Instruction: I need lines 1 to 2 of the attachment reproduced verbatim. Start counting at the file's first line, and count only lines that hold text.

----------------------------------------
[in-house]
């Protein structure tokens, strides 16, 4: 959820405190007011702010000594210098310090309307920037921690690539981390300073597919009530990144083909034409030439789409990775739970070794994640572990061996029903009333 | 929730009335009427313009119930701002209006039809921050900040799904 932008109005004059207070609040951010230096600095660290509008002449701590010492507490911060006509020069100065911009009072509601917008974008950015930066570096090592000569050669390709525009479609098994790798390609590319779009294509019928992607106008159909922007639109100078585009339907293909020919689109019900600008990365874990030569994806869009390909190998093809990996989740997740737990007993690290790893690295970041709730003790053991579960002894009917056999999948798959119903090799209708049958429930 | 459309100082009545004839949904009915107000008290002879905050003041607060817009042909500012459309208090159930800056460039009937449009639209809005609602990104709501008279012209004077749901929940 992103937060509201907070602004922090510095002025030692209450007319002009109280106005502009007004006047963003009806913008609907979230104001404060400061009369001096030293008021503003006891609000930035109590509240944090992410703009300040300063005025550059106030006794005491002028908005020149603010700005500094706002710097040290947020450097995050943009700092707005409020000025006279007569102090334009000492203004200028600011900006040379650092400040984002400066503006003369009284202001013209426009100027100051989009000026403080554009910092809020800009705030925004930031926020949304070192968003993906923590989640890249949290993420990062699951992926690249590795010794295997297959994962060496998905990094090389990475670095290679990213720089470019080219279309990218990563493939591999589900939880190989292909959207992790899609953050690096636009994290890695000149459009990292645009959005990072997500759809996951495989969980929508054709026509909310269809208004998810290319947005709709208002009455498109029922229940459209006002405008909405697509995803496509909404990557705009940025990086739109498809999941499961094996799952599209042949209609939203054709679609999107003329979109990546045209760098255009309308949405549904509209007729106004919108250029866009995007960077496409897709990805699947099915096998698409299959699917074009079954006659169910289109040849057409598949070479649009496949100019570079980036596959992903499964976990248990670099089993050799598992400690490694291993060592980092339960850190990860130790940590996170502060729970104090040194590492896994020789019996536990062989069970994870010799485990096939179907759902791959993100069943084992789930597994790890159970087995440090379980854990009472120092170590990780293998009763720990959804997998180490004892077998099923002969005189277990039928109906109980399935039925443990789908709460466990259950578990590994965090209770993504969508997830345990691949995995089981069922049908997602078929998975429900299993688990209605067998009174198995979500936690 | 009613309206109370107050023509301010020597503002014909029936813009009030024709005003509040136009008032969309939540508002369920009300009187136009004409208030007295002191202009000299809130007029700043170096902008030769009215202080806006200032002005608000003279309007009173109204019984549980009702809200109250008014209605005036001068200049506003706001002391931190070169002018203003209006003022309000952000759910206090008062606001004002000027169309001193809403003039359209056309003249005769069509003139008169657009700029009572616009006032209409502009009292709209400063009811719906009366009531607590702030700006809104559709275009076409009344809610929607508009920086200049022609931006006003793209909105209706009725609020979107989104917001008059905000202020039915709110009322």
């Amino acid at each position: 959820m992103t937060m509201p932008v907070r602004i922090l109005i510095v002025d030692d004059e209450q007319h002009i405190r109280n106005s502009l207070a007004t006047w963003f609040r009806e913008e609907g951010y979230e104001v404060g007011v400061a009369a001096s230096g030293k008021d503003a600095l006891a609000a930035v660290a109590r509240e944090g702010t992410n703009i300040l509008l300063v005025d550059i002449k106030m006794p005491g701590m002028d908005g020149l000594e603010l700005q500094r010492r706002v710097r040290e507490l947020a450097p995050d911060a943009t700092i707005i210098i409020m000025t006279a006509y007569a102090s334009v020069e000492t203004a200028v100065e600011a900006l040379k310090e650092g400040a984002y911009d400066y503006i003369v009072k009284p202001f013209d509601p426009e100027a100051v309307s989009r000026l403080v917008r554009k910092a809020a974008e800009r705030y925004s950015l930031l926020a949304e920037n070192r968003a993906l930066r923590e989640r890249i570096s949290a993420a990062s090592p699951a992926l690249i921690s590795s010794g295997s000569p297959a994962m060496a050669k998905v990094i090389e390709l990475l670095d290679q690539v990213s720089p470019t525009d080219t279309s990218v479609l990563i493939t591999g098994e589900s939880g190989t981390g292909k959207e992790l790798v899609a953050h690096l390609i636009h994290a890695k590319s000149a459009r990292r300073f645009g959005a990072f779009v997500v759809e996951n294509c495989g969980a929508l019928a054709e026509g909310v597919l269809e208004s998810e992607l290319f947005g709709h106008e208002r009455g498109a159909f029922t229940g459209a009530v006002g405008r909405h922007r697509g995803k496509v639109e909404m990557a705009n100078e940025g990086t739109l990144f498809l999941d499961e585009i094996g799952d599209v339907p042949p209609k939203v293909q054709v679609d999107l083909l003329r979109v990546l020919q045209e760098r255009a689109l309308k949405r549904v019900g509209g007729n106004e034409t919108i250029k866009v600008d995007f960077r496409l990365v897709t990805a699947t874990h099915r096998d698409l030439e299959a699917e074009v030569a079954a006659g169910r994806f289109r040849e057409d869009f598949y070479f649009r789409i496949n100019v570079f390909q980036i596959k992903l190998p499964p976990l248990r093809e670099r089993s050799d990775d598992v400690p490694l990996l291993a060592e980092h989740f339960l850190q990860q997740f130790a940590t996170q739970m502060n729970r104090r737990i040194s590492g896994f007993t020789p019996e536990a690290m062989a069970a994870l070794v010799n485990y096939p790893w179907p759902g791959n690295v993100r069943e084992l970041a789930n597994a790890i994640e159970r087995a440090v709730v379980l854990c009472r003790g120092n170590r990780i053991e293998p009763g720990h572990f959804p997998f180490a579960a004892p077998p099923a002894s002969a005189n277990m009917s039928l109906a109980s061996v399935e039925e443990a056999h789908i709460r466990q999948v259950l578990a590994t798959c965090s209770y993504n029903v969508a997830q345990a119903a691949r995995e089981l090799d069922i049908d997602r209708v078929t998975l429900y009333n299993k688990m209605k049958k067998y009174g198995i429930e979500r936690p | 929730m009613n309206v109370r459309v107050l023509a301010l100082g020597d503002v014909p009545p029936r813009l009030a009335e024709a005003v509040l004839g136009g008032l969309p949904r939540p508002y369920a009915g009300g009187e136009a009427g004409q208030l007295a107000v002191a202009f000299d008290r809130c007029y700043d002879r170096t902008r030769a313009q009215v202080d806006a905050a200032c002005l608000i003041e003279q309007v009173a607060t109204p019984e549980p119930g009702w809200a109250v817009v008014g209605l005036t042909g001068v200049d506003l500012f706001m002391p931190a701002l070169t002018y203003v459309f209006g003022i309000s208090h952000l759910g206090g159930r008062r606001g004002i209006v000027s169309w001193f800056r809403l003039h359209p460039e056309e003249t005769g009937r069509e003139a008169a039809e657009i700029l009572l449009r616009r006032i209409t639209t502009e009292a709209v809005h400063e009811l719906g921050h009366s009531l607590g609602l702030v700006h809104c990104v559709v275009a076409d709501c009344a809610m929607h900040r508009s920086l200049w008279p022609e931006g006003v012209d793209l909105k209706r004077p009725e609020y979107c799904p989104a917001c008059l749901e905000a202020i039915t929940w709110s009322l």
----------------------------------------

[in-house]
């Protein structure tokens, strides 16, 4: 959820405190007011702010000594210098310090309307920037921690690539981390300073597919009530990144083909034409030439789409990775739970070794994640572990061996029903009333 | 929730009335009427313009119930701002209006039809921050900040799904 932008109005004059207070609040951010230096600095660290509008002449701590010492507490911060006509020069100065911009009072509601917008974008950015930066570096090592000569050669390709525009479609098994790798390609590319779009294509019928992607106008159909922007639109100078585009339907293909020919689109019900600008990365874990030569994806869009390909190998093809990996989740997740737990007993690290790893690295970041709730003790053991579960002894009917056999999948798959119903090799209708049958429930 | 459309100082009545004839949904009915107000008290002879905050003041607060817009042909500012459309208090159930800056460039009937449009639209809005609602990104709501008279012209004077749901929940 992103937060509201907070602004922090510095002025030692209450007319002009109280106005502009007004006047963003009806913008609907979230104001404060400061009369001096030293008021503003006891609000930035109590509240944090992410703009300040300063005025550059106030006794005491002028908005020149603010700005500094706002710097040290947020450097995050943009700092707005409020000025006279007569102090334009000492203004200028600011900006040379650092400040984002400066503006003369009284202001013209426009100027100051989009000026403080554009910092809020800009705030925004930031926020949304070192968003993906923590989640890249949290993420990062699951992926690249590795010794295997297959994962060496998905990094090389990475670095290679990213720089470019080219279309990218990563493939591999589900939880190989292909959207992790899609953050690096636009994290890695000149459009990292645009959005990072997500759809996951495989969980929508054709026509909310269809208004998810290319947005709709208002009455498109029922229940459209006002405008909405697509995803496509909404990557705009940025990086739109498809999941499961094996799952599209042949209609939203054709679609999107003329979109990546045209760098255009309308949405549904509209007729106004919108250029866009995007960077496409897709990805699947099915096998698409299959699917074009079954006659169910289109040849057409598949070479649009496949100019570079980036596959992903499964976990248990670099089993050799598992400690490694291993060592980092339960850190990860130790940590996170502060729970104090040194590492896994020789019996536990062989069970994870010799485990096939179907759902791959993100069943084992789930597994790890159970087995440090379980854990009472120092170590990780293998009763720990959804997998180490004892077998099923002969005189277990039928109906109980399935039925443990789908709460466990259950578990590994965090209770993504969508997830345990691949995995089981069922049908997602078929998975429900299993688990209605067998009174198995979500936690 | 009613309206109370107050023509301010020597503002014909029936813009009030024709005003509040136009008032969309939540508002369920009300009187136009004409208030007295002191202009000299809130007029700043170096902008030769009215202080806006200032002005608000003279309007009173109204019984549980009702809200109250008014209605005036001068200049506003706001002391931190070169002018203003209006003022309000952000759910206090008062606001004002000027169309001193809403003039359209056309003249005769069509003139008169657009700029009572616009006032209409502009009292709209400063009811719906009366009531607590702030700006809104559709275009076409009344809610929607508009920086200049022609931006006003793209909105209706009725609020979107989104917001008059905000202020039915709110009322």